It’s a situation I come across a lot: a franchisee has walked away from his franchise only a short time after signing the franchise agreement because he’s not happy with the way things are going. Good move or bad move?
Well it can be either, depending on how you look at it. Undoubtedly the advice to any franchisee has to be that they shouldn’t just walk away – at least not without having taken specialist legal advice first. But it’s not always the end of the world if they do.
More often than not it’s a bad move, at least from a strict legal perspective. Franchise agreements very seldom, if ever (I’ve never seen it), permit the franchisee to resign or walk away and, in law, he can only do so in very limited circumstances. Those circumstances tend to be either (1) that the franchisor materially misrepresented the franchise opportunity to the franchisee prior to the parties signing the franchise agreement; or (2) that the franchisor has otherwise behaved in a manner that amounts to a serious breach of the terms of the franchise agreement. But very rarely will it be clear that one of these “grounds” exists.
What commonly happens in practice is that the franchisee assumes he is within his rights to walk away and does so. Now in one sense he could be forgiven for forming that view: he’s probably not a lawyer and so won’t appreciate the legal difficulties that come into play in these circumstances but, nevertheless, he will invariably promptly find himself on the receiving end of a firm letter of claim from the franchisor’s solicitors pointing out that he has acted unlawfully by walking away when he did, demanding that he compensates the franchisor and insisting that he complies with various restrictions (usually for up to a year) preventing him from competing with the franchisor. It is typically only at this point that the franchisee seeks legal advice but by this time more often than not the horse has bolted. The franchisee is likely going to struggle to argue that he was legally within his rights to abandon the franchise because such claims are notoriously legally complex and, in any event, the franchise agreement is usually heavily weighted in the franchisor’s favour and so will make it all the more difficult for the franchisee to succeed in these sorts of arguments. And even if the franchisee does have the makings of an argument that he was within his rights to walk away, he will often not have the financial resources to sustain a legal battle with the deep-pocketed franchisor.
When he signed the franchise agreement, the franchisee will have committed to the franchise business for a fixed term – usually between 5 and 7 years. If he chooses to walk away early, the chances are he is going to have to face the financial consequences. The franchisor will demand compensation equivalent to the franchise fees it would have earned from the franchisee had the franchise continued for its full term – usually a significant amount of money – although the franchisor is under a legal obligation to take steps to limit those losses (called “mitigation”) by, or example, seeking to re-sell the franchisee’s former territory to a new franchisee as soon as possible. But, even after mitigation, the financial impact on the franchisee can be severe.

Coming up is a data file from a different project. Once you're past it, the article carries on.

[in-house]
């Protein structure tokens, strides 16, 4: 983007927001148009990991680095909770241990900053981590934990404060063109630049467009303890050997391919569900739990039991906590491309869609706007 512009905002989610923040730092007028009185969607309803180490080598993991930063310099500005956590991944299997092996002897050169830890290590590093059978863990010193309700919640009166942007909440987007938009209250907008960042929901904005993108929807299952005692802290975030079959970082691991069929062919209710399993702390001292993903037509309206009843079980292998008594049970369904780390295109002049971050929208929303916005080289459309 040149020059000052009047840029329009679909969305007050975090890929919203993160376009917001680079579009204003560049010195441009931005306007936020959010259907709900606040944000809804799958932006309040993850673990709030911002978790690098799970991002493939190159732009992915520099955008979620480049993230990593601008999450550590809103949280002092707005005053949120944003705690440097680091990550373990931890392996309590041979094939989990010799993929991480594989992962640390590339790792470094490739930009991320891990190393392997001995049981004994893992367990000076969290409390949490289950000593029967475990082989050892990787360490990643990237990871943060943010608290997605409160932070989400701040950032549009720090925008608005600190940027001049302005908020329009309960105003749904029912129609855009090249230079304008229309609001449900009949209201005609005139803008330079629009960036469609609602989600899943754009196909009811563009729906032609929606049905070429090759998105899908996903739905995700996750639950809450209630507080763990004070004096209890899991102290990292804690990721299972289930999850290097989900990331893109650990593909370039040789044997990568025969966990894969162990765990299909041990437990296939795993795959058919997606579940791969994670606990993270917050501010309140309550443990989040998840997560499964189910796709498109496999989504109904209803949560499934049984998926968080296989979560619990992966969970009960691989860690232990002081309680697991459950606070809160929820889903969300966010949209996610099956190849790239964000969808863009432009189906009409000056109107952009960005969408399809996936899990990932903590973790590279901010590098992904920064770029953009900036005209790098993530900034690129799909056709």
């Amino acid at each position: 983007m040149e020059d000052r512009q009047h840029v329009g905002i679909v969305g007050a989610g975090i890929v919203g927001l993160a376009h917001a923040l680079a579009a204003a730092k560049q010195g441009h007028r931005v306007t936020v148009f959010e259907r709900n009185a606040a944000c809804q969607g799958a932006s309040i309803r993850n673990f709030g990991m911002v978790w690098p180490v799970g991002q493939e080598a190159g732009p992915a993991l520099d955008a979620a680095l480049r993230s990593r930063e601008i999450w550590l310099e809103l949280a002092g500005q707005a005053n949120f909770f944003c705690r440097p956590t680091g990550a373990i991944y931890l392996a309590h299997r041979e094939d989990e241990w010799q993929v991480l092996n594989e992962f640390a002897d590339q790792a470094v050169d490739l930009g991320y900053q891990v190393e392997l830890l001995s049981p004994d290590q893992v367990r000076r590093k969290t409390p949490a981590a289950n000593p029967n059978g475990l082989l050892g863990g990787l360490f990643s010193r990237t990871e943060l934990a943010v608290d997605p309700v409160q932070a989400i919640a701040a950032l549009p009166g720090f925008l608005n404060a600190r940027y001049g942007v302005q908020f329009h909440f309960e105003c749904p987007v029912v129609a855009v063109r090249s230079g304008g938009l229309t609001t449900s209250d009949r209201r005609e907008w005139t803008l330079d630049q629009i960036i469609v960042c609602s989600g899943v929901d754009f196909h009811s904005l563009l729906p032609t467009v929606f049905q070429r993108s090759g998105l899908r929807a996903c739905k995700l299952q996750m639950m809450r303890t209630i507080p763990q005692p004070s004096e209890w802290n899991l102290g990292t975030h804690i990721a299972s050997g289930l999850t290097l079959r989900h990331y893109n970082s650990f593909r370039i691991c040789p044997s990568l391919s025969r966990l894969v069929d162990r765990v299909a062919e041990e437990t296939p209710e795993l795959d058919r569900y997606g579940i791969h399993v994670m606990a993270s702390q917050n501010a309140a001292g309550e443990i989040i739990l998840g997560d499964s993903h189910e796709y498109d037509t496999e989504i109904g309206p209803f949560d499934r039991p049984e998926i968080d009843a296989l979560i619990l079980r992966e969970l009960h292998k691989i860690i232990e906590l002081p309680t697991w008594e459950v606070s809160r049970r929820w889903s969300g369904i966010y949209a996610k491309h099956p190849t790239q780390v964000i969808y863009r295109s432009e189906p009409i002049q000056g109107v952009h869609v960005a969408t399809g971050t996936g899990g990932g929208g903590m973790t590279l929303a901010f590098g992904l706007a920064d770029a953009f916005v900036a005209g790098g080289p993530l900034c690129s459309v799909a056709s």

That said, it is my experience that franchisors are usually more concerned about ensuring the former franchisee does not compete with them than they are about recovering money. This means that it is sometimes possible to reach a settlement that includes the franchisee agreeing to adhere to restrictive covenants but only paying a nominal amount in damages (or at least significantly less than the franchisor initially demands). Add to this that the franchisee is invariably in a financially weak position (no doubt because he put most of his life savings into the franchise in the first place) so this is usually thrown into the mix as part of the negotiation and can bear significantly on how much money the franchisor agrees to accept. Remember also that the franchisor will not want a full-blown legal battle with the former franchisee, principally because it is bad PR, particularly when it comes to trying to expand the franchise network by selling territories to new franchisees as would-be recruits will almost certainly enquire about so-called “bad-leavers” and the franchisor would be ill-advised not to be candid when answering such questions.
So just walking away from a franchise without carefully considering your position first is, on the face of it, usually a bad move – certainly from a legal perspective. But clouds have silver linings and some good can come from the situation: simply walking away can lead to a settlement between the parties that amounts – financially at least – to a much better outcome for the franchisee than would have been the case if he’d stuck with a franchise business he was unhappy with for several more years. Equally, the franchisor can benefit too because by reaching settlement with the franchisee the franchisor no longer has the burden of (and risk associated with) having a disenchanted franchisee in its network and can move on with finding someone who is better-suited to the role whilst at the same time pocketing at least some compensation from the former franchisee in the process.